The seizure then search of defendant’s cell phone under a search warrant was reasonable because the search followed the terms of the warrant. Actually analysis of the data doesn’t have to happen within the time on the face of the warrant. United States v. Carrington, 2017 U.S. App. LEXIS 13407 (4th Cir. July 25, 2017):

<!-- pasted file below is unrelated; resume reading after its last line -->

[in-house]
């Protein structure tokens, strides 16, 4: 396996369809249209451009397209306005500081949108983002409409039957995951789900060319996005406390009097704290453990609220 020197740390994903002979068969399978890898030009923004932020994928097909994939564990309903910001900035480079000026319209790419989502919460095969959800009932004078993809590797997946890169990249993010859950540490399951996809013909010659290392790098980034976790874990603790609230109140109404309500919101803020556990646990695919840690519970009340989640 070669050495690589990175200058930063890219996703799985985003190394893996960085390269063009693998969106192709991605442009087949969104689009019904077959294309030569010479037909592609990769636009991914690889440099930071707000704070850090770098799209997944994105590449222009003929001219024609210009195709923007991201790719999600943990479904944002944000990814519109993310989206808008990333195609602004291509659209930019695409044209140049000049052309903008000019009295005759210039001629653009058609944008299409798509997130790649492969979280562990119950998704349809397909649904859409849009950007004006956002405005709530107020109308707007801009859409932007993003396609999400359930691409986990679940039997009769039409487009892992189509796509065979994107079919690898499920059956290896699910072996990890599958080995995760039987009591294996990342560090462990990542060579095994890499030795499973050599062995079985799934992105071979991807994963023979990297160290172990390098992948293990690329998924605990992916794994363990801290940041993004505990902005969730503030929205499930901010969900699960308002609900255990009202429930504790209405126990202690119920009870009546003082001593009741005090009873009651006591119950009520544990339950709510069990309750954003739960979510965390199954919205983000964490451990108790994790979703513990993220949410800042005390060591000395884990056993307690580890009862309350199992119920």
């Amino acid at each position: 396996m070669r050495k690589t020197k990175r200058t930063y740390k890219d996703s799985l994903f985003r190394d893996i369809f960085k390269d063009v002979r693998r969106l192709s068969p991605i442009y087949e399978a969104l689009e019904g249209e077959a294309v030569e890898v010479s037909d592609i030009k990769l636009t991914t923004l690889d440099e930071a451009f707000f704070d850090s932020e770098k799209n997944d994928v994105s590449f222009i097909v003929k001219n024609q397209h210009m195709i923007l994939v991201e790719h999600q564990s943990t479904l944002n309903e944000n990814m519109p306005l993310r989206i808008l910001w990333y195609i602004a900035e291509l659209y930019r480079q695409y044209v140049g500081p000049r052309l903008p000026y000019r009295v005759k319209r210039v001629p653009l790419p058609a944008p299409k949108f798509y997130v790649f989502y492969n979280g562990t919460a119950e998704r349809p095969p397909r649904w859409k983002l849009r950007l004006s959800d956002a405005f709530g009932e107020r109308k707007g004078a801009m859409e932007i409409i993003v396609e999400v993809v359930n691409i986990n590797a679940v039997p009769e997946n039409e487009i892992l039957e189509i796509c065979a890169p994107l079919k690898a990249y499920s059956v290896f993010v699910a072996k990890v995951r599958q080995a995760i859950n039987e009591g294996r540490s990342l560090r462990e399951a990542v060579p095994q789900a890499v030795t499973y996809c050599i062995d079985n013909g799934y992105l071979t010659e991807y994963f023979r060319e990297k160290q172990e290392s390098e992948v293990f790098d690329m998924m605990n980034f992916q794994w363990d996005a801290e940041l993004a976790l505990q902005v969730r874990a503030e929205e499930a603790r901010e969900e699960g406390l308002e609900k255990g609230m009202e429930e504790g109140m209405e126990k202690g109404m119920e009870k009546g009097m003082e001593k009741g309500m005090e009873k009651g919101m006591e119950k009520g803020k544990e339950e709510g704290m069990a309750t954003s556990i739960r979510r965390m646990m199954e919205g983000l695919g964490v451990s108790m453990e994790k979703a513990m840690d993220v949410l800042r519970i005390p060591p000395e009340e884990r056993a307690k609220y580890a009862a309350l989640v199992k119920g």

The problem with Paylor’s argument, however, is its premise: that his phone was not “searched” for Fourth Amendment purposes until the FBI completed its forensic analysis of the phone in October of 2014. Rule 41 of the Federal Rules of Criminal Procedure, governing search and seizure, includes a specific provision for warrants seeking electronically stored information, like the search warrant in this case. Fed. R. Crim. P. 41(e)(2)(B). Such warrants, Rule 41(e)(2)(B) makes clear, are deemed executed when the electronically stored information is seized and brought within the government’s control, rather than when the information is analyzed by the government. Id. (“The time for executing the warrant … refers to the seizure or on-site copying of the media or information, and not to any later off-site copying or review.”). In other words, an initial seizure of Paylor’s phone after the 14-day expiration period would have contravened the terms of the warrant — but that is not what happened here, where the phone already was in government custody pursuant to a lawful seizure. And the fact that the government did not “review” the texts on the phone until after the warrant’s expiration date is consistent with the warrant itself. See id. (“Unless otherwise specified, the warrant authorizes a later review of the media or information consistent with the warrant.”); United States v. Huart, 735 F.3d 972, 974 n.2 (7th Cir. 2013) (“[U]nder [Rule] 41(e)(2)(B), a warrant for electronically stored information is executed when the information is seized or copied — here, when the [government] seized the phone. Law enforcement is permitted to decode or otherwise analyze data on a seized device at a later time.”).